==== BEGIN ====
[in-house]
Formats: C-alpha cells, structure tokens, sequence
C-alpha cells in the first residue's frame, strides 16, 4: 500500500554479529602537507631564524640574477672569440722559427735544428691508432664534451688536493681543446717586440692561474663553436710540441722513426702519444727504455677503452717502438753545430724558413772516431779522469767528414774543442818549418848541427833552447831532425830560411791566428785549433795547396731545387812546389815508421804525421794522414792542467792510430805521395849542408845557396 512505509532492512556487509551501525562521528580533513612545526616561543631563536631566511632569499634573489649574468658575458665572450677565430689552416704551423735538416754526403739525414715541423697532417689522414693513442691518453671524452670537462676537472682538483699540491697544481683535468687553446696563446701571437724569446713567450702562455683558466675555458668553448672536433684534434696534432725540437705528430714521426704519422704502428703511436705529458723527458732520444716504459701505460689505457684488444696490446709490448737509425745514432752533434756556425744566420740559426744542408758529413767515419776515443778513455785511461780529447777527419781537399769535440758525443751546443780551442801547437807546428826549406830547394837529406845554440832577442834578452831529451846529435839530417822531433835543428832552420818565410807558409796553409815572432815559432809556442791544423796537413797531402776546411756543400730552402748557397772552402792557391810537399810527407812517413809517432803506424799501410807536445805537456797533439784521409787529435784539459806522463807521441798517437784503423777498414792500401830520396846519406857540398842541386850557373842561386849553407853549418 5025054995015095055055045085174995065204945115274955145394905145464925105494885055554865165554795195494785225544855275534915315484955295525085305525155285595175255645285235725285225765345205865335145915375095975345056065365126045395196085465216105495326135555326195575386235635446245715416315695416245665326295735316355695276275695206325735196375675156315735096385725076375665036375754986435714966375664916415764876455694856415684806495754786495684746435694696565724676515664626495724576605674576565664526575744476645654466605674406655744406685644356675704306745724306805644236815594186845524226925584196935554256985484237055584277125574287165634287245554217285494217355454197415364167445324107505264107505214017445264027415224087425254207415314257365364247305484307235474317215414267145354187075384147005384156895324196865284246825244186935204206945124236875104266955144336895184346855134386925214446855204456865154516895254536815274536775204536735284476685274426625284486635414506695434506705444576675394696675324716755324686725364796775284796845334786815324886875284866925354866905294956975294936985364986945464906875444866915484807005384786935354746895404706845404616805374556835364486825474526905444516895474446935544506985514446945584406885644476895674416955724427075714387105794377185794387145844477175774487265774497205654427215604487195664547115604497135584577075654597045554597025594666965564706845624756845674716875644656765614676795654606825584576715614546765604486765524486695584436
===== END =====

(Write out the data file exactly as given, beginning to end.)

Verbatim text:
[in-house]
Formats: C-alpha cells, structure tokens, sequence
C-alpha cells in the first residue's frame, strides 16, 4: 500500500554479529602537507631564524640574477672569440722559427735544428691508432664534451688536493681543446717586440692561474663553436710540441722513426702519444727504455677503452717502438753545430724558413772516431779522469767528414774543442818549418848541427833552447831532425830560411791566428785549433795547396731545387812546389815508421804525421794522414792542467792510430805521395849542408845557396 512505509532492512556487509551501525562521528580533513612545526616561543631563536631566511632569499634573489649574468658575458665572450677565430689552416704551423735538416754526403739525414715541423697532417689522414693513442691518453671524452670537462676537472682538483699540491697544481683535468687553446696563446701571437724569446713567450702562455683558466675555458668553448672536433684534434696534432725540437705528430714521426704519422704502428703511436705529458723527458732520444716504459701505460689505457684488444696490446709490448737509425745514432752533434756556425744566420740559426744542408758529413767515419776515443778513455785511461780529447777527419781537399769535440758525443751546443780551442801547437807546428826549406830547394837529406845554440832577442834578452831529451846529435839530417822531433835543428832552420818565410807558409796553409815572432815559432809556442791544423796537413797531402776546411756543400730552402748557397772552402792557391810537399810527407812517413809517432803506424799501410807536445805537456797533439784521409787529435784539459806522463807521441798517437784503423777498414792500401830520396846519406857540398842541386850557373842561386849553407853549418 5025054995015095055055045085174995065204945115274955145394905145464925105494885055554865165554795195494785225544855275534915315484955295525085305525155285595175255645285235725285225765345205865335145915375095975345056065365126045395196085465216105495326135555326195575386235635446245715416315695416245665326295735316355695276275695206325735196375675156315735096385725076375665036375754986435714966375664916415764876455694856415684806495754786495684746435694696565724676515664626495724576605674576565664526575744476645654466605674406655744406685644356675704306745724306805644236815594186845524226925584196935554256985484237055584277125574287165634287245554217285494217355454197415364167445324107505264107505214017445264027415224087425254207415314257365364247305484307235474317215414267145354187075384147005384156895324196865284246825244186935204206945124236875104266955144336895184346855134386925214446855204456865154516895254536815274536775204536735284476685274426625284486635414506695434506705444576675394696675324716755324686725364796775284796845334786815324886875284866925354866905294956975294936985364986945464906875444866915484807005384786935354746895404706845404616805374556835364486825474526905444516895474446935544506985514446945584406885644476895674416955724427075714387105794377185794387145844477175774487265774497205654427215604487195664547115604497135584577075654597045554597025594666965564706845624756845674716875644656765614676795654606825584576715614546765604486765524486695584436